Volume 125, Issue 3, March 2009
Index of content:
- PHYSIOLOGICAL ACOUSTICS 
Comparing two proposed measures of cochlear mechanical filter bandwidth based on stimulus frequency otoacoustic emissionsa)125(2009); http://dx.doi.org/10.1121/1.3068452View Description Hide Description
It has been hypothesized that the sharpness of the cochlear mechanical filter is related to two measures based on stimulus frequency otoacoustic emissions (SFOAEs). The first is the group delay of the SFOAE; the second is the bandwidth of the SFOAE two-tone suppression isoinput tuning characteristic. A corollary of this is that natural variability in cochlear mechanical bandwidth within a population would lead to a positive correlation between these two SFOAE-based measures of tuning within that population. To test this prediction, SFOAE group delay and SFOAE two-tone suppression isoinput tuning characteristics were measured in a sample of 16 audiometrically normal subjects. Contrary to the prediction, no statistically significant correlation was found between the two bandwidth measures. Cochlear model simulations were used to aid the interpretation of this result. These suggested that a positive correlation between the two measures is expected, but that it may well be too weak to detect with the given sample size, due to the influence on the SFOAE measures of random inhomogeneities in basilar membrane impedance.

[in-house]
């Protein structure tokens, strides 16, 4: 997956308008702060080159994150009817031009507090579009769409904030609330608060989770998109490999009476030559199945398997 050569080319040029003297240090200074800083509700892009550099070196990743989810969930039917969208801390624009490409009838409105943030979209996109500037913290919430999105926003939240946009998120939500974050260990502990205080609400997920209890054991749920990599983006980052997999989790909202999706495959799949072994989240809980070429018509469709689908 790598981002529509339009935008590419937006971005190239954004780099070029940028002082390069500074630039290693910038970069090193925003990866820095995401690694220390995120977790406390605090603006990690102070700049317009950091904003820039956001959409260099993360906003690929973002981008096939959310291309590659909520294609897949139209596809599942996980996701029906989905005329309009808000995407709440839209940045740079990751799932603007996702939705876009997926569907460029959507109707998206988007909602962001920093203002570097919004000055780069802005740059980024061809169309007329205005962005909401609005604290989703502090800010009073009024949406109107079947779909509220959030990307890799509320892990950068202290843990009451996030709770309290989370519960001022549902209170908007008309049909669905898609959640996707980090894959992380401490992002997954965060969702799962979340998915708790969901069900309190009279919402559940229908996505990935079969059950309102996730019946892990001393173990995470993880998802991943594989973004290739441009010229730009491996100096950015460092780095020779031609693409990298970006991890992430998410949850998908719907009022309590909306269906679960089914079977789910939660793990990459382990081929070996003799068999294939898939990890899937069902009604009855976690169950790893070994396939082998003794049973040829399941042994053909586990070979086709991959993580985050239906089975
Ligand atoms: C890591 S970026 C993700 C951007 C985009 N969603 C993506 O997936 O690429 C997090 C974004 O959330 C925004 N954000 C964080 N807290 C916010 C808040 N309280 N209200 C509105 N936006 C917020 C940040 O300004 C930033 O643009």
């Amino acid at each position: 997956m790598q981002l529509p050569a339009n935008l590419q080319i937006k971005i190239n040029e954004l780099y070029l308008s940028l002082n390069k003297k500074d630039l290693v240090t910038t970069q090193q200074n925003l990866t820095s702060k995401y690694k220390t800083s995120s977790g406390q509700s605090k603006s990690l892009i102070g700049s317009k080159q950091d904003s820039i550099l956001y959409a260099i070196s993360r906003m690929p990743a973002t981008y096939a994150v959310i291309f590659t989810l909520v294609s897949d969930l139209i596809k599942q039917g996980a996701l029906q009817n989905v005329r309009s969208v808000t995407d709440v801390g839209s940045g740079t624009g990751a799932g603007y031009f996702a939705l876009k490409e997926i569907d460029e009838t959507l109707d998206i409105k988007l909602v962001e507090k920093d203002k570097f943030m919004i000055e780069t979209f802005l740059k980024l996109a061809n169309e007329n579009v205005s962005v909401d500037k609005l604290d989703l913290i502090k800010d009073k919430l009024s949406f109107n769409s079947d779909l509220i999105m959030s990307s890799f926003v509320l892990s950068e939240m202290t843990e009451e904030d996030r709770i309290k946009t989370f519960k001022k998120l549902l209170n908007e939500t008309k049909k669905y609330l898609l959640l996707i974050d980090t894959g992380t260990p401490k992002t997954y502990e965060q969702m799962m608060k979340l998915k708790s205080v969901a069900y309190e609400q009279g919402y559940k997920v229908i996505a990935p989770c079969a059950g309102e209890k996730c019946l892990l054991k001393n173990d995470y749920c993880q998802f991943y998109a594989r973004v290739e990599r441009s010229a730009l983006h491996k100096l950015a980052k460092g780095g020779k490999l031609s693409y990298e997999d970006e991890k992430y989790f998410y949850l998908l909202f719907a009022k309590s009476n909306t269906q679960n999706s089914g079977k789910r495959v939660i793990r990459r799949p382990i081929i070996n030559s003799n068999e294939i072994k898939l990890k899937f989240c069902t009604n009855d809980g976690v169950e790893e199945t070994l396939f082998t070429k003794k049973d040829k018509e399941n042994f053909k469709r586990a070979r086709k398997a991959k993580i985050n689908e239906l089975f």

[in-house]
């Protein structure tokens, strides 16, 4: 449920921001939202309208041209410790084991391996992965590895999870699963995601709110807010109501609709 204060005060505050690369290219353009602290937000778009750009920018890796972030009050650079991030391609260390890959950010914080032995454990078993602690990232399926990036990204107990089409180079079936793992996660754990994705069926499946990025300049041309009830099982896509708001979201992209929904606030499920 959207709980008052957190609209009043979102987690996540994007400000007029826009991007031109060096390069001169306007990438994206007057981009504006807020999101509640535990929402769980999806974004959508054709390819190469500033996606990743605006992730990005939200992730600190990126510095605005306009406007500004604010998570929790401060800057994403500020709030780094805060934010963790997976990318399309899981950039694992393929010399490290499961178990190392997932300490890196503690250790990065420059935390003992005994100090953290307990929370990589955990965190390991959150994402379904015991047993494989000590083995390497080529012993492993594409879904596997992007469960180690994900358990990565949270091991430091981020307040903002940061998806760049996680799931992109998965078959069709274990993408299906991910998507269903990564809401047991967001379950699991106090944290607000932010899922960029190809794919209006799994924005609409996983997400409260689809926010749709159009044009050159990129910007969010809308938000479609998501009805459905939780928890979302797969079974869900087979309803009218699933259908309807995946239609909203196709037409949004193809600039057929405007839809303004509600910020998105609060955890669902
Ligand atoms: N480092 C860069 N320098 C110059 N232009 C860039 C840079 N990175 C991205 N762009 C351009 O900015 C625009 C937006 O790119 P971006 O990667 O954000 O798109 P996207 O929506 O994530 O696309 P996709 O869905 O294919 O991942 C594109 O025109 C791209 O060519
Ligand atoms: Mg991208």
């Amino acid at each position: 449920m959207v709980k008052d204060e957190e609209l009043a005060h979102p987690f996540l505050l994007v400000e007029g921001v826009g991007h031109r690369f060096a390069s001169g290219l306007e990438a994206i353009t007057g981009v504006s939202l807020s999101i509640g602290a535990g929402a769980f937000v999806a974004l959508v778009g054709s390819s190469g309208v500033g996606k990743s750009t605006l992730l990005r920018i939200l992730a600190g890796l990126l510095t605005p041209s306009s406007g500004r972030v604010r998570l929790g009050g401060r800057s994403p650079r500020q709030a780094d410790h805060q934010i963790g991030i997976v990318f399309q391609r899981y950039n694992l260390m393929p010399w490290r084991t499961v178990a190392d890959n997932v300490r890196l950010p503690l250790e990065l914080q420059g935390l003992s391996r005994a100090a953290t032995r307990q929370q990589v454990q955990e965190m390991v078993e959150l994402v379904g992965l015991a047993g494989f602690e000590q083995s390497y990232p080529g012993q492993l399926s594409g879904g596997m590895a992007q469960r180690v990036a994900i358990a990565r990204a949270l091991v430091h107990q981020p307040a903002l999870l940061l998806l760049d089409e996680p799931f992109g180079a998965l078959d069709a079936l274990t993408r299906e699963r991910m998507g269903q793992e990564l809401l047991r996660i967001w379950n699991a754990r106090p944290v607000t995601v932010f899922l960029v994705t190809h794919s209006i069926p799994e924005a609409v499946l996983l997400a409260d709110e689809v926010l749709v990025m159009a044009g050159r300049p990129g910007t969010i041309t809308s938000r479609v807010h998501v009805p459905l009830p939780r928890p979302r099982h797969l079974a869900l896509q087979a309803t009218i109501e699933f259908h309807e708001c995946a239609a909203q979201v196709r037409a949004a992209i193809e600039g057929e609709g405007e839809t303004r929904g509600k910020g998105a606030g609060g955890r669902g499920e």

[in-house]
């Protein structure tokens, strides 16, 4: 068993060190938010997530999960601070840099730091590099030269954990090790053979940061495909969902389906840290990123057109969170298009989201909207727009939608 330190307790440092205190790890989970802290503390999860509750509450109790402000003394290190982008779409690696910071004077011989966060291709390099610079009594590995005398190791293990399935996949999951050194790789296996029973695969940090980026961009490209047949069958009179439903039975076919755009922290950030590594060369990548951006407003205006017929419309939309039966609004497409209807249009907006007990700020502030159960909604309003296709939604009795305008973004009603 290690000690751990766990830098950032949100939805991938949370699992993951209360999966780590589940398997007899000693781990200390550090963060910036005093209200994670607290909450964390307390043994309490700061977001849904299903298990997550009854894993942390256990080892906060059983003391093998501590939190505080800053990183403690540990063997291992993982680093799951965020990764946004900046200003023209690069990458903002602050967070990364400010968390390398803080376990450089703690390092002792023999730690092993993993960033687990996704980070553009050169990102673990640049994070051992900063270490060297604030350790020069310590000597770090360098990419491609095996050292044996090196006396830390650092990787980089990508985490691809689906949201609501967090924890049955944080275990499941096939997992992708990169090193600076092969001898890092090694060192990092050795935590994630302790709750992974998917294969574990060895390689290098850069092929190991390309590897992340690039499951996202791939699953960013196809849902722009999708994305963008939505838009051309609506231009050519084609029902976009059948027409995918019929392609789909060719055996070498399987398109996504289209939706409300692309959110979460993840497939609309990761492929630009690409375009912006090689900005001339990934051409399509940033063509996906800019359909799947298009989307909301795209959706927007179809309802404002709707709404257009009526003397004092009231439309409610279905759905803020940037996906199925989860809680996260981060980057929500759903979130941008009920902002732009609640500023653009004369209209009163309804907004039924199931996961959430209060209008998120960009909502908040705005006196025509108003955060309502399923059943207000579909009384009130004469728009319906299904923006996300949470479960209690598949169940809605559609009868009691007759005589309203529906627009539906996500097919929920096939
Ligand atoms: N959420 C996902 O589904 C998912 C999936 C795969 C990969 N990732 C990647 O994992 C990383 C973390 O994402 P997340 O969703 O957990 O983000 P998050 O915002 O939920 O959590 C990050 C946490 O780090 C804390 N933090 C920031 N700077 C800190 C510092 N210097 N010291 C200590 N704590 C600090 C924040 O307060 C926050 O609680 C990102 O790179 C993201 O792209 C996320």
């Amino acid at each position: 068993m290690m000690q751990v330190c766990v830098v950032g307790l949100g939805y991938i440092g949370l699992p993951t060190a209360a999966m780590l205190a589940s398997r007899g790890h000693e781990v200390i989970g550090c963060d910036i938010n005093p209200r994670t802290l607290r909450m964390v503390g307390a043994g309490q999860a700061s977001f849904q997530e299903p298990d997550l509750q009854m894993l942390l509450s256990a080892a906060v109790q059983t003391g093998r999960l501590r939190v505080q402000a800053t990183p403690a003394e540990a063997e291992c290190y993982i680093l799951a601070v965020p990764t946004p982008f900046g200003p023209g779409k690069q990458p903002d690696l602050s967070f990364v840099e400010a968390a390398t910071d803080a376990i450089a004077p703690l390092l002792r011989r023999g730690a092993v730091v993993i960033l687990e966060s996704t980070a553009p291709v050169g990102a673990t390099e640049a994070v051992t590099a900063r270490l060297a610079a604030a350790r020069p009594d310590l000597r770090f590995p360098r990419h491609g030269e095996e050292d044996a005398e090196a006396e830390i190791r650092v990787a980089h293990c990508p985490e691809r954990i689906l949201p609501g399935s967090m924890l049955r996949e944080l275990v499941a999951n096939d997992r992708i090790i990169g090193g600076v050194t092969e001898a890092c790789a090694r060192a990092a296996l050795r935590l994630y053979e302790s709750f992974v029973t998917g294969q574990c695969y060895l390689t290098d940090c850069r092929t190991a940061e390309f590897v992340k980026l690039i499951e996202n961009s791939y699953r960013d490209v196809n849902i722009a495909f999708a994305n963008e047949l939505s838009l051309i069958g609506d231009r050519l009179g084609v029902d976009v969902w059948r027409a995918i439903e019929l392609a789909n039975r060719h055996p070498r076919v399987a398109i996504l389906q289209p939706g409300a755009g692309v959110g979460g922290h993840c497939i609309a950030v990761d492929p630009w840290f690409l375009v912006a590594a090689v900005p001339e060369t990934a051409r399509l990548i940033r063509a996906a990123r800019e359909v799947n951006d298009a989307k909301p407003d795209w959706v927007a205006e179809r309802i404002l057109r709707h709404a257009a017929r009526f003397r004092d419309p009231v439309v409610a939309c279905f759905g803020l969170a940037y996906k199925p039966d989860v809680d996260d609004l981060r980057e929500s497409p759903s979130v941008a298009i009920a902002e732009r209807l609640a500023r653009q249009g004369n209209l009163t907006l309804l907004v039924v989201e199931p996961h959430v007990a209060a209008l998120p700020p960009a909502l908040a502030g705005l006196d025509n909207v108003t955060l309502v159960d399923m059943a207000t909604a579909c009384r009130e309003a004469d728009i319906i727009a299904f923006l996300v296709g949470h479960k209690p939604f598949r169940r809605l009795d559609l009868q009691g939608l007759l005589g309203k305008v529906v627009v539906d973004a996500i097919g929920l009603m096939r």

125(2009); http://dx.doi.org/10.1121/1.3068446View Description Hide Description